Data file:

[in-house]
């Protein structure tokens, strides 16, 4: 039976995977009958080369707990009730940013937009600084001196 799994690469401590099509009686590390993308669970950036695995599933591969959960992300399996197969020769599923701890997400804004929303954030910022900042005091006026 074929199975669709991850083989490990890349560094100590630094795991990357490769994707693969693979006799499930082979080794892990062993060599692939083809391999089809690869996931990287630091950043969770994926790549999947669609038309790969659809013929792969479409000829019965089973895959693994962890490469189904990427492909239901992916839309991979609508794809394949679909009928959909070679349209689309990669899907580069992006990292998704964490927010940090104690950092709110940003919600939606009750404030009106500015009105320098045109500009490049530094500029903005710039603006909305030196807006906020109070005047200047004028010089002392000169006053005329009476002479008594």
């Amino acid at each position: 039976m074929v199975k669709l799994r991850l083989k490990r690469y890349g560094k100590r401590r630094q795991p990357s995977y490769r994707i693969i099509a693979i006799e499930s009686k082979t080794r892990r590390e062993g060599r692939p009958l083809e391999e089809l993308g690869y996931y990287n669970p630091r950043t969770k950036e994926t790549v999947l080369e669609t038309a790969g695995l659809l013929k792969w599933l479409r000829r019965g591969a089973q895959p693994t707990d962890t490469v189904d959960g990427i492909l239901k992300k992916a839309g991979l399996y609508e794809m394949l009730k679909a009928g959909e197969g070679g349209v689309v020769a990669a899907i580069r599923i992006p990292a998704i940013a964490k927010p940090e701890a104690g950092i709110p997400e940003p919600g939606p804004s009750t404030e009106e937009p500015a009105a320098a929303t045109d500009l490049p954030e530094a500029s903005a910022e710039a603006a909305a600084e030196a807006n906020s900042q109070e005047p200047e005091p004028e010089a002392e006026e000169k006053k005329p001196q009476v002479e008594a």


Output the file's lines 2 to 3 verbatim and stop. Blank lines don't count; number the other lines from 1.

């Protein structure tokens, strides 16, 4: 039976995977009958080369707990009730940013937009600084001196 799994690469401590099509009686590390993308669970950036695995599933591969959960992300399996197969020769599923701890997400804004929303954030910022900042005091006026 074929199975669709991850083989490990890349560094100590630094795991990357490769994707693969693979006799499930082979080794892990062993060599692939083809391999089809690869996931990287630091950043969770994926790549999947669609038309790969659809013929792969479409000829019965089973895959693994962890490469189904990427492909239901992916839309991979609508794809394949679909009928959909070679349209689309990669899907580069992006990292998704964490927010940090104690950092709110940003919600939606009750404030009106500015009105320098045109500009490049530094500029903005710039603006909305030196807006906020109070005047200047004028010089002392000169006053005329009476002479008594």
């Amino acid at each position: 039976m074929v199975k669709l799994r991850l083989k490990r690469y890349g560094k100590r401590r630094q795991p990357s995977y490769r994707i693969i099509a693979i006799e499930s009686k082979t080794r892990r590390e062993g060599r692939p009958l083809e391999e089809l993308g690869y996931y990287n669970p630091r950043t969770k950036e994926t790549v999947l080369e669609t038309a790969g695995l659809l013929k792969w599933l479409r000829r019965g591969a089973q895959p693994t707990d962890t490469v189904d959960g990427i492909l239901k992300k992916a839309g991979l399996y609508e794809m394949l009730k679909a009928g959909e197969g070679g349209v689309v020769a990669a899907i580069r599923i992006p990292a998704i940013a964490k927010p940090e701890a104690g950092i709110p997400e940003p919600g939606p804004s009750t404030e009106e937009p500015a009105a320098a929303t045109d500009l490049p954030e530094a500029s903005a910022e710039a603006a909305a600084e030196a807006n906020s900042q109070e005047p200047e005091p004028e010089a002392e006026e000169k006053k005329p001196q009476v002479e008594a």